The US Department of Defense has set up a supercomputer SAN. Its purpose is to better simulate aircraft, weapon systems and battlefield engagements. The SAN is located at the Aeronautical Systems Center's (ASC) Major Shared Resource Center (MSRC) at Wright-Patterson Air Force Base in Ohio. It has a 4 Gbit/sec storage infrastructure from Brocade and SGI to lower the complexity of data access and management and to meet performance needs driven by rapid growth in data and in compute power.

The centre used to bundle 2 Gbit/sec links together to get the bandwidth it needed. It no longer has to do that.

The MSRC functions to support Department of Defense (DoD) research, development, and test and evaluation communities with high-performance computing and visualization resources. Weapons will be developed faster and ground:air battle tactics refined by the new installation which will also improve the quality of weapons simulations.

The ASC MSRC has recently installed a 2,048-processor SGI Altix supercomputer, called Eagle, as part of the Department of Defense' High Performance Computing Modernization Program’s Technology Insertion for its fiscal year 2005. It uses 1.6GHz Intel Itanium 2 processors which address 2TB of memory. In supercomputing terms it is slow, running along at a pedestrian 11.63 teraflops - trillions of operations per second. This makes it ninth in the top 500 list of supercomputers. The lead spot is claimed by IBM with its 70.72 teraflop BlueGene/L.

Steve Wourms, director, ASC MSRC, said: “These latest storage upgrades from SGI and Brocade provide a direct performance benefit to our user community of DoD researchers and engineers who have big data requirements and require a robust storage area network capable of handling a massive amount of data to solve some of the most demanding compute problems confronting the U.S. military in the twenty-first century. Our users will now benefit from the high performance, flexibility, and scalability of this SGI/Brocade SAN solution.”

To help DoD users with their 'big data requirements', the ASC MSRC has installed a 130TB SGI InfiniteStorage TP9700 storage array. This is the first 4 Gbit/sec RAID array available in the market. It combines the high-performance 4 Gbit/sec Fibre Channel architecture with increased host connectivity to deliver more bandwidth.

Data-intensive applications like those of the ASC MSRC will benefit from the increased connectivity provided by the TP9700's eight 4 Gbit/sec host channels and realize up to 1600 MB/sec of sustained bandwidth through these channels to the host servers.

“Previously, the ASC MSRC relied on multiplexing 2 Gbit/sec Fibre Channel streams to deliver the bandwidth now available from a single 4 Gbit/sec connection,“ said Benn Stratton, national director of defense and civilian agencies business unit in SGI's Federal organisation. “Now, by leveraging the 4 Gbit/sec technology of the SGI TP9700, the ASC MSRC’s HPC applications requiring high-bandwidth streaming data can benefit from storage solutions using 4 Gbit/sec Fibre Channel links to achieve total throughput not possible previously with the 2 Gbit/sec infrastructure.”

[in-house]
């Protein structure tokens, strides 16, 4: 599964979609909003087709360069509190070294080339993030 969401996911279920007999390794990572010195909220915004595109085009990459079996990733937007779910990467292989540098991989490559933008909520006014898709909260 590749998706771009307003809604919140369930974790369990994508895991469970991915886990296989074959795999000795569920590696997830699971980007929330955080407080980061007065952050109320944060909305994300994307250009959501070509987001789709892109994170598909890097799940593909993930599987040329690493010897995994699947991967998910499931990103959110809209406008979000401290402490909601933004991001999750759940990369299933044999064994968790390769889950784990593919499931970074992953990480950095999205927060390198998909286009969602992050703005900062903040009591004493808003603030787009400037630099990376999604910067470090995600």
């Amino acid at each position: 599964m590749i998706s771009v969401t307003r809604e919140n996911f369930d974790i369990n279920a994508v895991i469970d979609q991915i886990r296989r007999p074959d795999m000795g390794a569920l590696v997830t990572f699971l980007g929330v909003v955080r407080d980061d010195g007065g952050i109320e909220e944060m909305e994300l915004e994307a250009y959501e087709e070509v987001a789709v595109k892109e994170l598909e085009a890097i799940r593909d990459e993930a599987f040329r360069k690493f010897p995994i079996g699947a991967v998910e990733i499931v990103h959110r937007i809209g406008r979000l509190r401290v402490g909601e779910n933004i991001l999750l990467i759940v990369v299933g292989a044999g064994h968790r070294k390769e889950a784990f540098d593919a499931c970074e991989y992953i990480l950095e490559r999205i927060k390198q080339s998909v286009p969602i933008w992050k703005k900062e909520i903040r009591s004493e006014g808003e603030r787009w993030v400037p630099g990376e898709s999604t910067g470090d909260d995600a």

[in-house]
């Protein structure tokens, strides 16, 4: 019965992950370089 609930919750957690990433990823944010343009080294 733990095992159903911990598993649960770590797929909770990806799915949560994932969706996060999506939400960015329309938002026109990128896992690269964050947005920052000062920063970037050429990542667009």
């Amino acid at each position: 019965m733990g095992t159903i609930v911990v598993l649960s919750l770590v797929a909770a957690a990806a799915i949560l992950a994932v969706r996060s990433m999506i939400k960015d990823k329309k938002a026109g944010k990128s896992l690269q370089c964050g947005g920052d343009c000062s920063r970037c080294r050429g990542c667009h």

Shared file system
The TP9700 system's storage is available to servers via the Fibre Channel SAN and an SGI InfiniteStorage Shared Filesystem called CXFS. SGI says it is the industry's fastest shared filesystem.

The SAN provides direct, high-speed physical connections between multiple hosts and disk storage. CXFS provides the software infrastructure to allow simultaneous shared access to that storage. Large files are shared, not moved, and all systems have direct access to all data. Bottlenecks caused by slow, congested networks or overloaded file servers are gone, so servers can take advantage of the full bandwidth of the SAN to read and write data directly to and from the disks where it resides.

Bottleneck-busting SilkWorms
In addition to the new array, the ASC MSRC has upgraded its Fibre Channel storage network by installing Brocade SilkWorm 4100 4 Gbit/sec midrange SAN switches. These Brocade switches create a fully redundant and managed 4 Gbit/sec storage network for the ASC MSRC, whereby all connections between the file servers, attached disk, and storage tape drives can now operate at twice the previous bandwidth.

Brocade is well pleased. "Today's announcement with SGI underscores our strong relationship in the government market and illustrates our leadership in bringing high-performance storage solutions to the federal marketplace," crowed Tom Buiocchi, Brocade's vice president of world-wide marketing. "The SGI TP9700 and the Brocade SilkWorm 4100 ... switches provide the speed, reliability, and scalability that HPC users need as they advance the state of computing capability.”

The Silkworm switches feature Ports-On-Demand scalability with configurations of 16, 24, and 32 ports; redundant and hot-swappable power supplies and cooling fans; hot-swappable SFP media; hot code loading and activation; and extensive enterprise-level security, fabric management, and ease-of-use features. The beauty of 4 GBit/sec Fibre Channel compared to 10 gig is that, with auto-sensing ports, the SAN switches also provide full backward compatibility to existing 1 and 2 Gbit/sec SAN infrastructure.

Big fat and fast disk
The SGI InfiniteStorage TP9700 - the industry’s first RAID system with a 4Gb per second Fibre Channel interface - offers twice the connectivity and bandwidth of previous models for lower infrastructure complexity and management costs as well as pure performance benefits. Comprehensive storage management capabilities and the ability to mix Fibre Channel disks and newer serial ATA disks behind a single controller add to the system’s appeal.

Of course, the actual end result of this supercomputer SAN is going to be, hopefully for the DOD and literally, more bangs per buck.